Trust and transparency: easy to say, hard to do
This shift may be the biggest change of all.
Because “trust” and “transparency” are easy to say but are really, really hard to do.
I’m going to guess that no matter how transparent you think your organization may be, it’s probably not enough.
I’m guessing that because of data like this: 60% of executives are not involving their employees in their future-of-work planning.
You might wonder what this has to do with transparency—let me take a second to define what I mean. Transparency isn’t just sharing the decision with employees, it also means listening to employees, engaging them in the conversation, and ultimately making decisions that account for their experience.
READ: 7 steps for redesigning work – What companies need to do to make the switch to a digital-first mindset
This is important because the executive experience is different from the employee experience. In fact, we’ve seen in the data that there’s a pretty big disconnect between executives and employees on a wide range of issues.
So if you’re not being transparent—if you’re not directly engaging employees in the conversation—you’re not going to make decisions that benefit them.
And employees who say their leadership isn’t transparent are three times more likely to hop jobs in the coming year.
We talked about transparency, so now let’s talk about trust. Because if you don’t trust your employees, it’ll be impossible to enable a more flexible way of working.
What the data shows about productivity, connection, and culture
And I know this is hard. When we talk to executives, many of you tell us you’re worried about productivity, connection, and culture.
And you wonder how you’re going to be able to keep a pulse on your employees—to see if they’re working, to stay connected to them, and to maintain culture. How are you going to do that if you can’t see them?
In fact, when we survey, we see executives ranking “productivity decline” as one of the top concerns when it comes to flexible work.
But the data we’ve uncovered through our Future Forum Pulse survey may put your minds at ease.
Workers with full schedule flexibility report 29% higher productivity than workers with no ability to shift their schedule and 53% greater ability to focus. And it makes sense! If your days aren’t turned into Swiss cheese because of meetings, and you have more freedom to work when it’s best for you, you’ll be able to focus more, and you’ll be much more productive because of it.
READ: Fall 2022 Future Forum Pulse – Executives feel the strain of leading in the ‘new normal’
Now another common worry we hear from executives is, “How can we connect and build relationships if we’re not in the office?” The conventional wisdom would be that the more you’re in the office, the more connected you feel.
But what does the data show?
The percentage of fully in-person employees who feel very connected to their company values is 29% and their manager is 35%. Now let’s compare this with remote and hybrid employees.
Surprisingly remote and hybrid employees are more likely to feel connected to their direct manager (44%) and their company’s values (34%). And remote and hybrid workers are equally or more likely to feel connected to their immediate teams than their fully in-office counterparts.
This finding may seem counterintuitive, but think about this from the perspective of an employee—if your company offers flexibility, that shows you your manager knows you will do your work without extensive oversight. And that only helps you feel more connected and like you belong. Your boss is telling you that they trust you.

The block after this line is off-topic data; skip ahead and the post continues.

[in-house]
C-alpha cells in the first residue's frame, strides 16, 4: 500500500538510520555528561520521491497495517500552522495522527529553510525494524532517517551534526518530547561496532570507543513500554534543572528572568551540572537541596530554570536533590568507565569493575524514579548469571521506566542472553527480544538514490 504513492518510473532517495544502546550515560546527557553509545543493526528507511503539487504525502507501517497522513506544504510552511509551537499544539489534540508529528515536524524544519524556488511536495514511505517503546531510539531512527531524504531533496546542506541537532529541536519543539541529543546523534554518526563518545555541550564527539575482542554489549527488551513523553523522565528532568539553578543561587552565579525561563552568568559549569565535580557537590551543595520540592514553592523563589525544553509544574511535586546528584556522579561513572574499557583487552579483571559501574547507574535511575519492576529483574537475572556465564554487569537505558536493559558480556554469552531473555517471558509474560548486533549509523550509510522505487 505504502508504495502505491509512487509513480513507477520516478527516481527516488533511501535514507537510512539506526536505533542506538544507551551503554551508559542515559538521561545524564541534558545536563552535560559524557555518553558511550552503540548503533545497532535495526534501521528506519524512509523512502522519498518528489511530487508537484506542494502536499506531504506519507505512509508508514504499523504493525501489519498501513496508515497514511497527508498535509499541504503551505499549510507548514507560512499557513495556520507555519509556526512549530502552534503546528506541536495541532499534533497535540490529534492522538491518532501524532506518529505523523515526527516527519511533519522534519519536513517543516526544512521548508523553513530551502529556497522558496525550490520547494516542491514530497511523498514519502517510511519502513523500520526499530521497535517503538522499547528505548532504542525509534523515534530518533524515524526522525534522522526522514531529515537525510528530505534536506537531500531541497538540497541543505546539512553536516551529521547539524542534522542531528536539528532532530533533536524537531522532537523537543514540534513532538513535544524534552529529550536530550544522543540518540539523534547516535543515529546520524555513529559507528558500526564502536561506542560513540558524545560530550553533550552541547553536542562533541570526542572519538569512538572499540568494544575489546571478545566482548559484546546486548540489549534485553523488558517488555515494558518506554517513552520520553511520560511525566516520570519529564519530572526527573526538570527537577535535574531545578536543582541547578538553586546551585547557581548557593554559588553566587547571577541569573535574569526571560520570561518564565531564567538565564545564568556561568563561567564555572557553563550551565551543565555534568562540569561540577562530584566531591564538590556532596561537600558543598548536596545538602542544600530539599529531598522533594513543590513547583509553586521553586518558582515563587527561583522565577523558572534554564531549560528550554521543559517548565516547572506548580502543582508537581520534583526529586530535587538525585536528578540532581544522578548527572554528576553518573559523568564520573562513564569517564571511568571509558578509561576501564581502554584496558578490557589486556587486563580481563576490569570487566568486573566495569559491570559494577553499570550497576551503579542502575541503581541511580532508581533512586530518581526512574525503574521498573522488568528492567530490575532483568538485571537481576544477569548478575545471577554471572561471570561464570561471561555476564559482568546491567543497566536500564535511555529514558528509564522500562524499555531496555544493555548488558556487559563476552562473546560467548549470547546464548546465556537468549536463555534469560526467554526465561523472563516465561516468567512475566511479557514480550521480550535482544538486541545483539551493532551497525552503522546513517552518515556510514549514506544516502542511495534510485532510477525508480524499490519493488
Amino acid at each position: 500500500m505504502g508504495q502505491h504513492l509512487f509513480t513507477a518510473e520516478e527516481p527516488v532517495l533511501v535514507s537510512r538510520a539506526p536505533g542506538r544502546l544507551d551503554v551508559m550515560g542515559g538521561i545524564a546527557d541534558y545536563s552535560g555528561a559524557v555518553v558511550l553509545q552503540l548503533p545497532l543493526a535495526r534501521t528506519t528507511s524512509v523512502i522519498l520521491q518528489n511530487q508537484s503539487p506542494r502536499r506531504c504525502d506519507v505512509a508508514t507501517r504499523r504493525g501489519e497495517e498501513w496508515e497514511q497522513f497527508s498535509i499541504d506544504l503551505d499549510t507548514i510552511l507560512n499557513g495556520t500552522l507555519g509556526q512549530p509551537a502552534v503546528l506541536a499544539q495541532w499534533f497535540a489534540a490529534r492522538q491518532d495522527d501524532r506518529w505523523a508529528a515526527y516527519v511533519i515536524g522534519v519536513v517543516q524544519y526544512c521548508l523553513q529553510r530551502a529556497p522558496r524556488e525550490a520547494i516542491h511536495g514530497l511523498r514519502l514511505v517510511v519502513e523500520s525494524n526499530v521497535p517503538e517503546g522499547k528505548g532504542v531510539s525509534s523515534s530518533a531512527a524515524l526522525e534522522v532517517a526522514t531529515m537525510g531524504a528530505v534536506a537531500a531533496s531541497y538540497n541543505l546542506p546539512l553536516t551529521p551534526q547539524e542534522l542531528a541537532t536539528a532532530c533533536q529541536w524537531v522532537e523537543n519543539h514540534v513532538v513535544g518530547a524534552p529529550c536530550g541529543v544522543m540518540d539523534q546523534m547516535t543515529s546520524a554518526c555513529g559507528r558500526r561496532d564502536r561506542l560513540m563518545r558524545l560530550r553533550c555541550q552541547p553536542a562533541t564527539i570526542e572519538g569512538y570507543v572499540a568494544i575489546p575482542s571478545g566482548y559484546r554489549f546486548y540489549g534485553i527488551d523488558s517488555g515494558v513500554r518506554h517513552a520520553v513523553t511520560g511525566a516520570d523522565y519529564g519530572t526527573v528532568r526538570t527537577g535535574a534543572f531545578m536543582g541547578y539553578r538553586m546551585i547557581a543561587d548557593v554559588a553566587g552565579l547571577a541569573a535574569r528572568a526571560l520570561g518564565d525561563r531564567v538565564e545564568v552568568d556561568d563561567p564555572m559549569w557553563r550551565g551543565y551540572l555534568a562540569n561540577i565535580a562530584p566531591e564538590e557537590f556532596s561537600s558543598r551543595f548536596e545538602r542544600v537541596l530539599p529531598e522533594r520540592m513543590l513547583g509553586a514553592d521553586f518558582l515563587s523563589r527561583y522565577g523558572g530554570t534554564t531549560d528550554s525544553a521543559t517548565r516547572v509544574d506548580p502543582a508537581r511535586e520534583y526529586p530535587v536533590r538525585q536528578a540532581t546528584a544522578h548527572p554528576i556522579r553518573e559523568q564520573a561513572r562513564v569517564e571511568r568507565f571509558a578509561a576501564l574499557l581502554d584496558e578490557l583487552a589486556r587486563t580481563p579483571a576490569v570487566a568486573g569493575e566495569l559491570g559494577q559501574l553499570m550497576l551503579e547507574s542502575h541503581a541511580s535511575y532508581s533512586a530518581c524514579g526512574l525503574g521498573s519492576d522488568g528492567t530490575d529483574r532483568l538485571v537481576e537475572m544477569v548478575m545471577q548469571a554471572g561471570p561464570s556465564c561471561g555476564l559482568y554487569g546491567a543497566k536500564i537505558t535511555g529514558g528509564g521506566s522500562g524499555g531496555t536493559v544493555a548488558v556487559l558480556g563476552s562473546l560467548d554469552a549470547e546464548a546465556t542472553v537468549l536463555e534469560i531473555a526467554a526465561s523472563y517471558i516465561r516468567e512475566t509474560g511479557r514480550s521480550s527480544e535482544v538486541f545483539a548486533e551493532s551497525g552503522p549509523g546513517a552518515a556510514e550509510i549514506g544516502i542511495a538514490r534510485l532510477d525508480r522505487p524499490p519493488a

For those of you who are worried about losing your company culture, we asked workers about that directly, and here’s what they say.
Remote and hybrid workers with flexibility overwhelmingly rank flexible work policies as the number one driver for improving their company culture. Not drinks. Not free food. Flexible work itself drives company culture.
So why aren’t executives experiencing this?
One of the reasons that we’re seeing in the data is there’s a divide between executives and the rest of their teams on using digital tools. Leaders will say, “I know my team is on Slack, but I am too busy to be in there every day. If you need me, email me.”
This is a real problem because if we’re not interacting on the digital platforms where our people are, it doesn’t matter where you’re sitting—it’s almost like you’re not at the office at all. Your digital collaboration space is your new headquarters, and if you’re resisting or avoiding participating there, you’re not where the work is happening. Or where the culture and connection are strengthening.
The data is telling us that flexible teams are more connected. They’re more productive. They score highest for company culture and highest for employee experience and sentiment.
Based on the data, it looks like flexibility is the key that unlocks performance and organizational success. We should all just grant our teams more flexibility and call it a day, right?
Except we know it’s not that simple. Truly embracing flexibility and getting the most out of this new way of working requires a philosophical and cultural shift. You can’t just say you’re flexible and expect it to work.
READ: Tips and tools – How to prepare your organization to experiment with flexible work
We’re now at the point where the best long-term plan for both leaders and employees is to do a total redesign.
We have an opportunity to shift from C-suite–centric to people-centric. We can make work fit better for all people, rather than a select few.
It really comes back to trust and transparency. And moving away from the traditional top-down, command-and-control style of leadership will be a cultural shift for many organizations.
This is the biggest leadership challenge of our lifetimes but investing in this change is a long game. Those of us who embrace this shift will win in the short term, but we’ll also pave the way for the next generation of leaders and business winners.